Salary increases for two senior executives who oversaw the implementation of Maine's once-burgeoning consumer operated and oriented plan (CO-OP) are being scrutinized after the plan lost millions last year, leading to administrative cuts and premium hikes, according to the Portland Press Herald.
Maine's Community Health Options CEO Kevin Lewis and Chief Operating Officer Robert Hillman made a combined $715,819 in 2014, a significant boost from their 2012 salaries that totaled more than $311,000, according to the newspaper. The pay bump came after the plan emerged as one of the only successful CO-OPs in the country, enrolling 40,000 members in 2014.
But over the first nine months of 2015, Maine's Community Health Options lost more than $17 million despite a profitable 2014. All told, the CO-OP lost $31 million in 2015 because of a large influx of unanticipated medical claims, according to the Press Herald. Plan officials said they are cutting administrative expenses--such as marketing--by $11 million to make up for the shortfall. Lewis plans to take a 10 percent pay cut, and other top managers have agreed to take pay cuts or forgo bonuses.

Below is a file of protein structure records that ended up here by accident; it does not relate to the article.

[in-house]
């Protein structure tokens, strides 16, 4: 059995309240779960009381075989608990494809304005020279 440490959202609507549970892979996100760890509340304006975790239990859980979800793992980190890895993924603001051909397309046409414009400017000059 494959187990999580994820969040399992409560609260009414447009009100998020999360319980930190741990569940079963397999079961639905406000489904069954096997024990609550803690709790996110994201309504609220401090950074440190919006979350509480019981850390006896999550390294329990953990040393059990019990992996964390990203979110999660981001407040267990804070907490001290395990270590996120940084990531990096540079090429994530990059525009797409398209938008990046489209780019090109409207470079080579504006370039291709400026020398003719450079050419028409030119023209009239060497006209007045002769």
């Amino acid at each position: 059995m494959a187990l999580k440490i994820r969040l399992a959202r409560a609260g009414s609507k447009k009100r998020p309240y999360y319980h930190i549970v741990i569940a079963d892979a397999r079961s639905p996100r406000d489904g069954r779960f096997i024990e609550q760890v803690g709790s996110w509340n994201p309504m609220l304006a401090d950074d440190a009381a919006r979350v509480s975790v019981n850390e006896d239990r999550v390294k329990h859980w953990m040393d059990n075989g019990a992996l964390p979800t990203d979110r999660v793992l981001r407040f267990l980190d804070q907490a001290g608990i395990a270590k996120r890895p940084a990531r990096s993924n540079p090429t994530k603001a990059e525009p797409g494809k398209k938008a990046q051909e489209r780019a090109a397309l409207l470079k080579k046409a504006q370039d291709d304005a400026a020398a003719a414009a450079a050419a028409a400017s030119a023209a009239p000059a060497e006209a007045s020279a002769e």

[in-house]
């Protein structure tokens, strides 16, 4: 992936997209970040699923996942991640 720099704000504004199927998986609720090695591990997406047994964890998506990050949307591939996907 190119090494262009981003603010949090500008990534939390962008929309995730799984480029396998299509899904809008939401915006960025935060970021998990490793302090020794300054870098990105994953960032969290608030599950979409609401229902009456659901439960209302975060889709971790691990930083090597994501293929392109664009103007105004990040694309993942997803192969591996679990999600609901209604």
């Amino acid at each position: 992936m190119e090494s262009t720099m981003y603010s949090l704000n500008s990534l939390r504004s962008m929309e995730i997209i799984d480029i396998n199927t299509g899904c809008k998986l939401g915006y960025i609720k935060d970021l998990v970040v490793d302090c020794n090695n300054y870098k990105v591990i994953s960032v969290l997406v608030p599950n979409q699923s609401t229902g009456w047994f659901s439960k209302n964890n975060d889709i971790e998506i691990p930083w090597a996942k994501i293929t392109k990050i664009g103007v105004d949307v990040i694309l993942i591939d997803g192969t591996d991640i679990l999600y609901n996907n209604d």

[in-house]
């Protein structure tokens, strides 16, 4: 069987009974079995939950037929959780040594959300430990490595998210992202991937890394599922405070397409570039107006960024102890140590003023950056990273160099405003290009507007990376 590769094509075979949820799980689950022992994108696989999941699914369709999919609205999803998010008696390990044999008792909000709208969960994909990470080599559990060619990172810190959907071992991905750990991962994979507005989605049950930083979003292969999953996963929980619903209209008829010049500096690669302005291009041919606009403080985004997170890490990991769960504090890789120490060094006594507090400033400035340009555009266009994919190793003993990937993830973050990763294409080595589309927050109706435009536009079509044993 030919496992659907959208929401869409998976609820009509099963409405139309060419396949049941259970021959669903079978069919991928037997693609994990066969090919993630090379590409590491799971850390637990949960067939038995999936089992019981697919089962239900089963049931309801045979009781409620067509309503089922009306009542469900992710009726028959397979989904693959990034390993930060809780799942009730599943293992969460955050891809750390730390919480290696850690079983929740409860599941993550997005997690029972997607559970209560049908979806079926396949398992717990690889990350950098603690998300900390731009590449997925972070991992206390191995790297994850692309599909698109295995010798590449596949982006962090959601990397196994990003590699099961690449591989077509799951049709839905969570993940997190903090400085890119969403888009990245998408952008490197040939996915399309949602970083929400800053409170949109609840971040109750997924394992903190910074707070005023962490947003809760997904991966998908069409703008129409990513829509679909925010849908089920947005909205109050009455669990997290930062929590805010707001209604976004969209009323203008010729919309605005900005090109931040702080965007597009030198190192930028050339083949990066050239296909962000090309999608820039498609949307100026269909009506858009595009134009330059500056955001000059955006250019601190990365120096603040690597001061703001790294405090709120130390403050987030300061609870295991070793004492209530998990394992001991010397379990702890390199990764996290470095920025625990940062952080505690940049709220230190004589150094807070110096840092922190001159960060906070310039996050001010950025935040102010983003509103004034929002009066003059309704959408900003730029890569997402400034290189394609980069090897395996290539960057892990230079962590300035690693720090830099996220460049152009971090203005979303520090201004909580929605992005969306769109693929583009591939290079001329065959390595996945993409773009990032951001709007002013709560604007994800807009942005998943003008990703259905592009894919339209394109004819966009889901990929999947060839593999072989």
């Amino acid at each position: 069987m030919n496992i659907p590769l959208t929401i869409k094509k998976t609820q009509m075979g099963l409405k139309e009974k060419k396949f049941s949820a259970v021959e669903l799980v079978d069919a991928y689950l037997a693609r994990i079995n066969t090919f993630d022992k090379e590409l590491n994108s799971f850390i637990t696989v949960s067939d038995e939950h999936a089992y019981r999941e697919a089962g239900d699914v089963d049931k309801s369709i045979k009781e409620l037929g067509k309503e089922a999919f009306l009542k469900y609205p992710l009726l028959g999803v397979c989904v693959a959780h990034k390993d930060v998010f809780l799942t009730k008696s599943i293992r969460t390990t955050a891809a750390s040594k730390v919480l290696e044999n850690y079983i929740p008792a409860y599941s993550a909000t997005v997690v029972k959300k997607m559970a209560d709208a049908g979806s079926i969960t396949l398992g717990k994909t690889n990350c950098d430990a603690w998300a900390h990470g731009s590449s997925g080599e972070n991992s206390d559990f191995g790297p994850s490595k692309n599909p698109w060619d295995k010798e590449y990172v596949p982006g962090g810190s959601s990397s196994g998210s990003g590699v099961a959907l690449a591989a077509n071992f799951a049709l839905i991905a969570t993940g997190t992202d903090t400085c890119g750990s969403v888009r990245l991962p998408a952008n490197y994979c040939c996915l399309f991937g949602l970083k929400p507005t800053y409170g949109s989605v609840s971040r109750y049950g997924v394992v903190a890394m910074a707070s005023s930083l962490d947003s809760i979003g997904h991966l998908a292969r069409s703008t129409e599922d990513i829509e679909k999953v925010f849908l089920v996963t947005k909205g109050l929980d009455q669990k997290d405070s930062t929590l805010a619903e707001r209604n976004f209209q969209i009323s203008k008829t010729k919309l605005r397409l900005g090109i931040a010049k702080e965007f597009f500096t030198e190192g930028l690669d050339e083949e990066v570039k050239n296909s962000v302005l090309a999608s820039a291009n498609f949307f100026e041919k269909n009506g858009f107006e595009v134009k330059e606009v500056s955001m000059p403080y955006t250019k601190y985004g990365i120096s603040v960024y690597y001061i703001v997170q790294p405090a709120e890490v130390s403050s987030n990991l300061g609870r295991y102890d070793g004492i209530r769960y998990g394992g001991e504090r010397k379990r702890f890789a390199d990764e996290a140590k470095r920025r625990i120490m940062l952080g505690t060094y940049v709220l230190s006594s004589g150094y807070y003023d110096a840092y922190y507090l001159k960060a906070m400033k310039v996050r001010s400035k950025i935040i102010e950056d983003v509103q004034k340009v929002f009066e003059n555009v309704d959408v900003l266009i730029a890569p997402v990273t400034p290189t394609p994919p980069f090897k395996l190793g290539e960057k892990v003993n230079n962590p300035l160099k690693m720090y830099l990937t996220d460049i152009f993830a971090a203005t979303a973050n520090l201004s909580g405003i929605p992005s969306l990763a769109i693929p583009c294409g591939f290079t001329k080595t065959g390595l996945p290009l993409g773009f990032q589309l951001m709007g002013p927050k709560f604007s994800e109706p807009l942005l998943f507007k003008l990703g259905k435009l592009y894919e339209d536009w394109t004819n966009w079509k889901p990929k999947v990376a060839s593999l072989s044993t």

Although Lewis' pay aligns with that of other nonprofit CEOs, CO-OP executives have faced backlash because of financial failures that led to premium hikes. However, Lewis remains optimistic, telling the Press Herald the CO-OP has learned valuable lessons from its 2015 downturn.
Last year, Lewis attributed the start-up's initial success to its partnership between members and providers and a broad PPO network. Blame-shifting for CO-OP failures has consumed the first several months of 2016, after more than half of the plans shut down at the end of 2015. Last week, a report from the Government Accountability Office indicated that four of the remaining 11 CO-OPs have failed to enroll at least 25,000 members.
To learn more:
- read the Portland Press Herald article
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